By Rep. Lyndon Yearick
Originally published in the Delaware State News 9/26
The identity of the people representing your interests in Legislative Hall could be impacted by a once-a-decade process now underway.
Redistricting, also known as reapportionment, is a process that is constitutionally mandated to take place once every 10 years following the U.S. census. This is performed to guarantee — to the best of our ability — that every citizen receives equal representation at all levels of government.
In Delaware, the reapportionment process is most apparent in the state legislature, where we have 41 seats in the House of Representatives and 21 seats in the Senate. All 62 districts will need to be redrawn to reflect population shifts that have occurred over the last 10 years. Using the House of Representatives as an example, here is how the process works: In the 2020 U.S. census, Delaware had 989,948 citizens — a 10.2% increase since the last census in 2010. All House districts need to be relatively equivalent in size. Dividing the current state population by 41 yields an ideal size of 24,145 people for each representative district.
The law allows for district populations to be plus or minus 5% of this target.
Each state has a different method for crafting new legislative districts. In some jurisdictions, independent redistricting commissions attempt to draw the lines in an unbiased fashion. However, these well-intentioned bodies are not always immune to political influence or don’t accurately reflect the diversity of their jurisdictions.
In Delaware, the process is starkly partisan. Whatever political party controls each legislative chamber at the time redistricting is done has the unfettered ability to create the new maps however it sees fit. In this cycle, as was the case in 2010, Democrats control both the House and Senate, as well as the governor’s office.
There are laws guiding reapportionment that are intended to provide safeguards against the malicious manipulation of district lines. Generally, districts are not to be drawn in such a way that overtly favors a particular legislator or the interests of a political party — a practice known as “ gerrymandering.” Districts are required to be compact, follow recognizable boundaries (e.g., streets, rivers, rail lines, etc.) and be contiguous. The new maps are also barred from being delineated in such a way that would reduce the influence of a large minority voting block present in the existing district.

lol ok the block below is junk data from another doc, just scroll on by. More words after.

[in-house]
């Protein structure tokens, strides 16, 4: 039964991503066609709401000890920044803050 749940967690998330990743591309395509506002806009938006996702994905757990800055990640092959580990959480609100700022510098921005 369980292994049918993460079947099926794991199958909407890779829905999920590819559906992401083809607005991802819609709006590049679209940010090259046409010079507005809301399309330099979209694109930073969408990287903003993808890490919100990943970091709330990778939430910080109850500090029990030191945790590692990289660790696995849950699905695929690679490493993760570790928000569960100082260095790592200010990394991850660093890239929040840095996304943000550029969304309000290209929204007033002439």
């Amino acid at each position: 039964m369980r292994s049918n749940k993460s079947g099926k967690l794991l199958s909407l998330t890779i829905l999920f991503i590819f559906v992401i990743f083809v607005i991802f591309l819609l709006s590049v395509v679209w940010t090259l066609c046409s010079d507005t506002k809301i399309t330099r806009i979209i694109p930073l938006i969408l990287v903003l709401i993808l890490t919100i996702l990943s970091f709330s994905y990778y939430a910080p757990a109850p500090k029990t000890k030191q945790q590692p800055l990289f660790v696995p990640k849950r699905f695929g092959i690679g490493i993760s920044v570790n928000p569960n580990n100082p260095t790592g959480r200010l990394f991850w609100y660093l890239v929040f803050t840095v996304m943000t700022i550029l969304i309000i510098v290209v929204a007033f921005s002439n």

In actual practice, reapportionment laws are difficult to enforce. The courts are often reluctant to get involved in what judges perceive as a distinctly legislative process. Still, every round of redistricting results in bitter disagreements among a wide range of stakeholders, leading to a multitude of lawsuits nationwide.
Democrats in the Delaware House of Representatives and Senate are currently in the process of drafting a new set of maps. Sometime in October, they will share these maps with the public and hold hearings to gather comments. This is a process in which citizens should take an interest.
Reapportionment can produce a myriad of unexpected results. Many citizens will find their homes located in new districts. Lawmakers with whom they have had long- standing relationships may no longer represent them after the November 2022 races. People who had considered running for office may find the landscape considerably changed, having been drawn into districts where they have little support or would unexpectedly face strong incumbents.
Even if citizens remain in their current districts, their legislators may not. It is not unusual in our state, especially in situations where political advantage is sought, for the majority party to move two incumbents of the minority party into the same district. The partisan move accomplishes two things: It potentially forces two members of the opposition party into a primary election against each other, while leaving a district formerly held by the opposition with no incumbent to defend it.
The hearings on the new maps will be your chance to engage the process and voice your opinion. There is no certainty that the new maps will be altered based on this input, but a lack of feedback all but guarantees the proposals will remain unchanged.
After citizens have weighed in, the maps will be converted into a bill that will be voted on by the General Assembly. Since the measure requires only a simple majority for passage, minority Republican legislators will have no realistic opportunity to alter the lines favored by Democratic mapmakers. The bill will then head to the governor for his signature. Once enacted, the new maps will be in effect for candidates running in the elections next November.
Rep. Lyndon Yearick is a Magnolia Republican.